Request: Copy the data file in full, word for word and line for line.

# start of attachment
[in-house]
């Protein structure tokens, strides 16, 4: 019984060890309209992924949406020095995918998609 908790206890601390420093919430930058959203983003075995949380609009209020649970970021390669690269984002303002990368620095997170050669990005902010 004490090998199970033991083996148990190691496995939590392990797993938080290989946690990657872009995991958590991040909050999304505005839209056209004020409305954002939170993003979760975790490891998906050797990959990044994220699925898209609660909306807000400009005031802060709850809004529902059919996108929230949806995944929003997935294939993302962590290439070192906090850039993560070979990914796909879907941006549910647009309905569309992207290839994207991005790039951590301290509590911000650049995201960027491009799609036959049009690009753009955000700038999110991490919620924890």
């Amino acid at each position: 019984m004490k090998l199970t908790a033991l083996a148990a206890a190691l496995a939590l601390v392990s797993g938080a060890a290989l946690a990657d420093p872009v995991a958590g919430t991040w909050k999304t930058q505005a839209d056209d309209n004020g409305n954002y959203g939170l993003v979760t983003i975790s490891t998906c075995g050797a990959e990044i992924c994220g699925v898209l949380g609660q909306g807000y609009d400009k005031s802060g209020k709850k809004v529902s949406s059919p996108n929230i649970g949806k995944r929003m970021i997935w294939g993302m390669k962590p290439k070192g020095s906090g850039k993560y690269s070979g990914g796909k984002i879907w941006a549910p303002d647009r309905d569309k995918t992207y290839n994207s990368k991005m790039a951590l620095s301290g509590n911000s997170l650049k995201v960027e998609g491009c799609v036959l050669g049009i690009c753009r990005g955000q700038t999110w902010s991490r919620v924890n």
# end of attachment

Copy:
[in-house]
């Protein structure tokens, strides 16, 4: 019984060890309209992924949406020095995918998609 908790206890601390420093919430930058959203983003075995949380609009209020649970970021390669690269984002303002990368620095997170050669990005902010 004490090998199970033991083996148990190691496995939590392990797993938080290989946690990657872009995991958590991040909050999304505005839209056209004020409305954002939170993003979760975790490891998906050797990959990044994220699925898209609660909306807000400009005031802060709850809004529902059919996108929230949806995944929003997935294939993302962590290439070192906090850039993560070979990914796909879907941006549910647009309905569309992207290839994207991005790039951590301290509590911000650049995201960027491009799609036959049009690009753009955000700038999110991490919620924890």
């Amino acid at each position: 019984m004490k090998l199970t908790a033991l083996a148990a206890a190691l496995a939590l601390v392990s797993g938080a060890a290989l946690a990657d420093p872009v995991a958590g919430t991040w909050k999304t930058q505005a839209d056209d309209n004020g409305n954002y959203g939170l993003v979760t983003i975790s490891t998906c075995g050797a990959e990044i992924c994220g699925v898209l949380g609660q909306g807000y609009d400009k005031s802060g209020k709850k809004v529902s949406s059919p996108n929230i649970g949806k995944r929003m970021i997935w294939g993302m390669k962590p290439k070192g020095s906090g850039k993560y690269s070979g990914g796909k984002i879907w941006a549910p303002d647009r309905d569309k995918t992207y290839n994207s990368k991005m790039a951590l620095s301290g509590n911000s997170l650049k995201v960027e998609g491009c799609v036959l050669g049009i690009c753009r990005g955000q700038t999110w902010s991490r919620v924890n």